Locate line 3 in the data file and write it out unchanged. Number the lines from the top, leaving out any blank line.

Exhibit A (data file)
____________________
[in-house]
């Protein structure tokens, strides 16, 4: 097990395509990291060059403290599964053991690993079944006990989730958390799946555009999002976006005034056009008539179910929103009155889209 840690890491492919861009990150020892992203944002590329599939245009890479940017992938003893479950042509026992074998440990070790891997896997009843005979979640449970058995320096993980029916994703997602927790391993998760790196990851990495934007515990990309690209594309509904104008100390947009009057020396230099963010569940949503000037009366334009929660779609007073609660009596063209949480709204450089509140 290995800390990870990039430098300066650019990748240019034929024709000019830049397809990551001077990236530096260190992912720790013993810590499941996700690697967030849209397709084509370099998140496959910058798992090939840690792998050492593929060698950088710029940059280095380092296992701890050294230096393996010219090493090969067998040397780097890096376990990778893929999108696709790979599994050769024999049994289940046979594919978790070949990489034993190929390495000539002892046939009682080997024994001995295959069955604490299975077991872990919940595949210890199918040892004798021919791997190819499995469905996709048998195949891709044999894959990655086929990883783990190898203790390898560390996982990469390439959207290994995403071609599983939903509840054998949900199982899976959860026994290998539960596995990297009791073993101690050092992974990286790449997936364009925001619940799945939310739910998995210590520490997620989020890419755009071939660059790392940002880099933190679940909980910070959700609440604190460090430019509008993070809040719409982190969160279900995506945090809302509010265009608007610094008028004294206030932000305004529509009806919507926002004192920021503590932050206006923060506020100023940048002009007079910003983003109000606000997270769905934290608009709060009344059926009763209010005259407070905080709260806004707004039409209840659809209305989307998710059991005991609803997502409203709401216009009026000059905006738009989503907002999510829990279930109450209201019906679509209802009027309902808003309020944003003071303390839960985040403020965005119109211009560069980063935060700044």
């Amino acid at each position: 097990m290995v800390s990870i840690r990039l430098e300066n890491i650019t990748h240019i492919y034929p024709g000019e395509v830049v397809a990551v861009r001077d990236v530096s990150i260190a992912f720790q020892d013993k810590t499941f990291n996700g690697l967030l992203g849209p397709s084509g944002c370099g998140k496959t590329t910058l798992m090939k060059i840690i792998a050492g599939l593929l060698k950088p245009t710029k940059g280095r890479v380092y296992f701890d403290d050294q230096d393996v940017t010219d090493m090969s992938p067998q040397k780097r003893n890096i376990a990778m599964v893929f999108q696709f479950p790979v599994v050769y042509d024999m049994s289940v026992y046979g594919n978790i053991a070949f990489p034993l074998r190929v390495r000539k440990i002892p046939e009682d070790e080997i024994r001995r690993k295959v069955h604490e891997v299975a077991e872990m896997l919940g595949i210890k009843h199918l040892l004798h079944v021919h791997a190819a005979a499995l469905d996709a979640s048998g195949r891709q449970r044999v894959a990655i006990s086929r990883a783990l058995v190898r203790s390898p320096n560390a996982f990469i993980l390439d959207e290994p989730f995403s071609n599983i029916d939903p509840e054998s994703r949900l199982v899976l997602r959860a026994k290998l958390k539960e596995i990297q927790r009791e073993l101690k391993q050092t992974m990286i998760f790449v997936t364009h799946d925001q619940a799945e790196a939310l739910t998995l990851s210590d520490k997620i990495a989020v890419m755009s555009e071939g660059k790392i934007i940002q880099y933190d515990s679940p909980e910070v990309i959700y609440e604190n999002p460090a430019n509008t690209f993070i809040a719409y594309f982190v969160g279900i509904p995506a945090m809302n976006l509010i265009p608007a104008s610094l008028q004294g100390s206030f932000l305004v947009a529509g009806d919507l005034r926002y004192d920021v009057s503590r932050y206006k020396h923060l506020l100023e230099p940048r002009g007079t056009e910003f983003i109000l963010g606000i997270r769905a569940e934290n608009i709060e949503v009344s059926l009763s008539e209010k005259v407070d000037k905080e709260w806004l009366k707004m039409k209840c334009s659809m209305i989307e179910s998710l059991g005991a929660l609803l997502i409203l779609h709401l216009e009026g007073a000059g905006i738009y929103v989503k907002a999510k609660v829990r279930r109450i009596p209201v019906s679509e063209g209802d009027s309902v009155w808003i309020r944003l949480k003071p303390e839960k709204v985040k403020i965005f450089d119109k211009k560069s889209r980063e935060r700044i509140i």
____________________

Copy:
């Amino acid at each position: 097990m290995v800390s990870i840690r990039l430098e300066n890491i650019t990748h240019i492919y034929p024709g000019e395509v830049v397809a990551v861009r001077d990236v530096s990150i260190a992912f720790q020892d013993k810590t499941f990291n996700g690697l967030l992203g849209p397709s084509g944002c370099g998140k496959t590329t910058l798992m090939k060059i840690i792998a050492g599939l593929l060698k950088p245009t710029k940059g280095r890479v380092y296992f701890d403290d050294q230096d393996v940017t010219d090493m090969s992938p067998q040397k780097r003893n890096i376990a990778m599964v893929f999108q696709f479950p790979v599994v050769y042509d024999m049994s289940v026992y046979g594919n978790i053991a070949f990489p034993l074998r190929v390495r000539k440990i002892p046939e009682d070790e080997i024994r001995r690993k295959v069955h604490e891997v299975a077991e872990m896997l919940g595949i210890k009843h199918l040892l004798h079944v021919h791997a190819a005979a499995l469905d996709a979640s048998g195949r891709q449970r044999v894959a990655i006990s086929r990883a783990l058995v190898r203790s390898p320096n560390a996982f990469i993980l390439d959207e290994p989730f995403s071609n599983i029916d939903p509840e054998s994703r949900l199982v899976l997602r959860a026994k290998l958390k539960e596995i990297q927790r009791e073993l101690k391993q050092t992974m990286i998760f790449v997936t364009h799946d925001q619940a799945e790196a939310l739910t998995l990851s210590d520490k997620i990495a989020v890419m755009s555009e071939g660059k790392i934007i940002q880099y933190d515990s679940p909980e910070v990309i959700y609440e604190n999002p460090a430019n509008t690209f993070i809040a719409y594309f982190v969160g279900i509904p995506a945090m809302n976006l509010i265009p608007a104008s610094l008028q004294g100390s206030f932000l305004v947009a529509g009806d919507l005034r926002y004192d920021v009057s503590r932050y206006k020396h923060l506020l100023e230099p940048r002009g007079t056009e910003f983003i109000l963010g606000i997270r769905a569940e934290n608009i709060e949503v009344s059926l009763s008539e209010k005259v407070d000037k905080e709260w806004l009366k707004m039409k209840c334009s659809m209305i989307e179910s998710l059991g005991a929660l609803l997502i409203l779609h709401l216009e009026g007073a000059g905006i738009y929103v989503k907002a999510k609660v829990r279930r109450i009596p209201v019906s679509e063209g209802d009027s309902v009155w808003i309020r944003l949480k003071p303390e839960k709204v985040k403020i965005f450089d119109k211009k560069s889209r980063e935060r700044i509140i």